There are seemingly endless reasons to add native plants to your garden. They’re easy to care for, benefit insects and wildlife, and work well in mixed plantings. If you’re unsure where to start with native plants, consider penstemon.
These flowering perennials produce gorgeous bell-shaped flowers in the spring and summer, filling your garden with color and attracting pollinators. And since there are hundreds of penstemon species and varieties, these plants can fit in front of porches or in the backdrop of native plantings.
I’ll introduce you to some popular penstemon plants and explain how to care for them properly. Plant one of these flowers in your garden, follow my advice, and don’t be surprised if you become hooked on these gorgeous perennials.
Penstemon Overview Penstemon spp.
What Is Penstemon?
Also known as beardtongue, penstemon is a large group of flowering perennial plants native to North America. Since these plants range in height and color, you can find a species to fit in nearly any garden.
Penstemon plants offer insects both pollen and nectar.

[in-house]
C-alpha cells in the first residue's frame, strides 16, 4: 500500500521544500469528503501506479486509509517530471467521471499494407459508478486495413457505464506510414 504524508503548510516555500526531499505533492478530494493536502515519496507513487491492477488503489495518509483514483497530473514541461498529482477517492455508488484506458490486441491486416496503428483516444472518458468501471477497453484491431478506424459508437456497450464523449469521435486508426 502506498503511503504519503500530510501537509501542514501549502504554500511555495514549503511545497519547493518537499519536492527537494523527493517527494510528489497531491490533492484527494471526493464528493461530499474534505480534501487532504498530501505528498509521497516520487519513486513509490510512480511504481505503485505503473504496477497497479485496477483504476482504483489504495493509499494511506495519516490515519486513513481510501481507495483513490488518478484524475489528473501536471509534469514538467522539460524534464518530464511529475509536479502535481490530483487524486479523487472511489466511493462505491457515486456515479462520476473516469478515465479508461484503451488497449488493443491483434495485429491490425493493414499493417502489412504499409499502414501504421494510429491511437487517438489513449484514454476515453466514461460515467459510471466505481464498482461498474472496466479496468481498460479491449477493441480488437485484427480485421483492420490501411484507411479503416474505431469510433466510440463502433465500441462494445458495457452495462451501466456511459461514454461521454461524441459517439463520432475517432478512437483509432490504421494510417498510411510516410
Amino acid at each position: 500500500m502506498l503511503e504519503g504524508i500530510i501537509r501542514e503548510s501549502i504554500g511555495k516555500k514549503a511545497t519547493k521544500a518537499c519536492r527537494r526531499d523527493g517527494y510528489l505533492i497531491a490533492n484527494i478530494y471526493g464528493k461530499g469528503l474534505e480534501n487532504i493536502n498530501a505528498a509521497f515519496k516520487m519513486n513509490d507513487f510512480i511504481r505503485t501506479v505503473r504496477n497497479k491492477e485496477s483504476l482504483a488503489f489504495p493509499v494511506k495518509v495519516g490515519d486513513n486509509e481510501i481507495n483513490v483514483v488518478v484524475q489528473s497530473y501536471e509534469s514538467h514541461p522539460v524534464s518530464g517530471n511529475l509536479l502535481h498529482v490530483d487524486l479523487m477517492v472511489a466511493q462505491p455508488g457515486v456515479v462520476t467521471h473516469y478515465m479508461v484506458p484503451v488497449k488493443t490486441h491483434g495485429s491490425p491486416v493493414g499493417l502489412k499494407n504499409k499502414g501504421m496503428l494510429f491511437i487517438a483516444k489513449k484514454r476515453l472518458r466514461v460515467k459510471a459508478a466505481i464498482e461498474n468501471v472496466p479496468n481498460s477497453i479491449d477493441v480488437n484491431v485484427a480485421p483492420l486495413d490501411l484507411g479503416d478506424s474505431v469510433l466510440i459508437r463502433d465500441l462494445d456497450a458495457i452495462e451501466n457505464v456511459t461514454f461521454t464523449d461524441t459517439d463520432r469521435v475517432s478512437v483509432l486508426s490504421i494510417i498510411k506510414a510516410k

Gardeners throughout the United States love penstemon plants for their beautiful, long-lived flowers. Most penstemon species bloom for multiple weeks in the late spring and summer, providing insects with pollen and nectar after many spring bloomers fade. If you want to watch bees, butterflies, and hummingbirds flock to your garden, this plant is for you!
Penstemon plants first produce rosettes of leaves that lie close to the ground. As the plants mature, they send up multiple stems covered with elongated leaves. Eventually, the plants produce flower stalks covered in tubular flowers. Both flower color and plant height vary by species and variety, so shop around until you find one that fits into your garden.
Opting for a penstemon native to your area enhances its adaptability to your local climate.